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Moats are out of style; What now for home protection?


Moats are out of style; What now for home protection?


The latest approach to home security is so logical you will wonder why you didn’t think of it yourself. It seems to suggest that some of the obvious solutions are right under our noses, waiting to be recognized.

The latest approach is called a layered strategy – doesn’t that make sense? After all, you wear layers of clothing, especially in the winter. And you have layers of financial protection, including insurance and placing your money in a bank. So, why not have a layered approach to protecting your home?

The fun part is that this is now done electronically. I mean, moats, drawbridges and archers manning the turrets sounds fun, but they are expensive and way out of fashion. We haven’t seen those in my neighborhood for years!

Now many of the new systems utilize wireless home burglar alarm equipment. These alarms can be turned on and off with special buttons set into key chains, just like those that lock and unlock car doors. A push of a button can also summon the police.

What about locking the doors when you are out on a date? That is also possible now with some remote systems that operate at far greater distance than old-fashioned garage door openers.

Those garage door openers were limited in range, because you could mistakenly open the neighbor’s garage if your remote used the same signal bandwidth as the neighbor’s remote. Advances in digital technology now find devices bouncing signals off of satellites. Now, if you lock your back door from some remote location, like a beach or a restaurant, you can do so with the guarantee that you are not locking every home in he neighborhood – just your own.

Here’s another layer to consider: a motion detection system. These usually operate by infrared sensors that point across a well-traveled threshold or one of the main rooms of the house – the master bedroom or the living room that houses the new, expensive, flat-screen TV that a burglar might covet.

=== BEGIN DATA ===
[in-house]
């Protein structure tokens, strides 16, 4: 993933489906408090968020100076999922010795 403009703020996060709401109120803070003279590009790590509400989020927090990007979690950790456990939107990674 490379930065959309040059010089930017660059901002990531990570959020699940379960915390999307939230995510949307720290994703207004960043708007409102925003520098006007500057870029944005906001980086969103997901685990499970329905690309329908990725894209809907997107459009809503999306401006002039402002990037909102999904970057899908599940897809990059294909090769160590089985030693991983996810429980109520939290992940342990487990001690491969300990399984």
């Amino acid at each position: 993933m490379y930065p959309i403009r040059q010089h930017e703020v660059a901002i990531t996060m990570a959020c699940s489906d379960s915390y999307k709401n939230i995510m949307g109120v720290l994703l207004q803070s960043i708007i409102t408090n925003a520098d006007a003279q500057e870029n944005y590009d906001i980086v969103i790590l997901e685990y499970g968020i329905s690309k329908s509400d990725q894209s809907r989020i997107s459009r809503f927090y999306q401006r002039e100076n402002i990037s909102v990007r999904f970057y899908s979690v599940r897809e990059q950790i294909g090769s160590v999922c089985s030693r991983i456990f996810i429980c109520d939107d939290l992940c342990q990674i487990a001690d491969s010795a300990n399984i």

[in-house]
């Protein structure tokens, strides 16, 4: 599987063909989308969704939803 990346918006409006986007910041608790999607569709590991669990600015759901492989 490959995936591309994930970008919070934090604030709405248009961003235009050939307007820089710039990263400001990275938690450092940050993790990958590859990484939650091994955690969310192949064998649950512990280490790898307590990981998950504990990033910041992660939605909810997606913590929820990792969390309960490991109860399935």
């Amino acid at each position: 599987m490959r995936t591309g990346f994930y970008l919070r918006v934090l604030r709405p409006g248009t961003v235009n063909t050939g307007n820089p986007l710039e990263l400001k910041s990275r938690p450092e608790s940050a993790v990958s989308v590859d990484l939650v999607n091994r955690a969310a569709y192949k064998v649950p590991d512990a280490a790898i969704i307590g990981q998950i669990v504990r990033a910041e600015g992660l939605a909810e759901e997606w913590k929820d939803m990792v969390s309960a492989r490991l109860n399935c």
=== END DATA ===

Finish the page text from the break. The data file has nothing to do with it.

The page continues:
In spy movies, it might be pointed out, the doberman pincher dogs guarding the crown jewels conveniently occupied a portion of the mansion that did not include motion detectors. After all, that meant Fang and Hungry (those are the dogs) would trip the alarms if they walked through the wrong room or wagged their stubby tails.

This dilemma has been solved. Motion detectors now include the capability of sensing how much a would-be intruder weighs, so that any pet weighing less than 60 pounds (for example) would not trigger an alarm, while those over 60 pounds would. This means, a dog up to 60 pounds in weight jumping on the bed for a nap while you are at the movies would not inadvertently summon the police.

Alarm companies still rely on stickers and lawn signs to alert intruders that a home is wired. This important layer may turn away burglars for years without anyone even knowing. A thief is not likely to challenge an alarm system on a whim, especially if there are unprotected properties nearby.

Yes, a sign on the lawn saying, “Home protected by electronic security,” might be one way of directing burglars to the neighbor’s house. It’s either that or the two of you can go live together on a moat.


  1. Mary Ambrosino says

    I like the moat idea but your security ideas are good.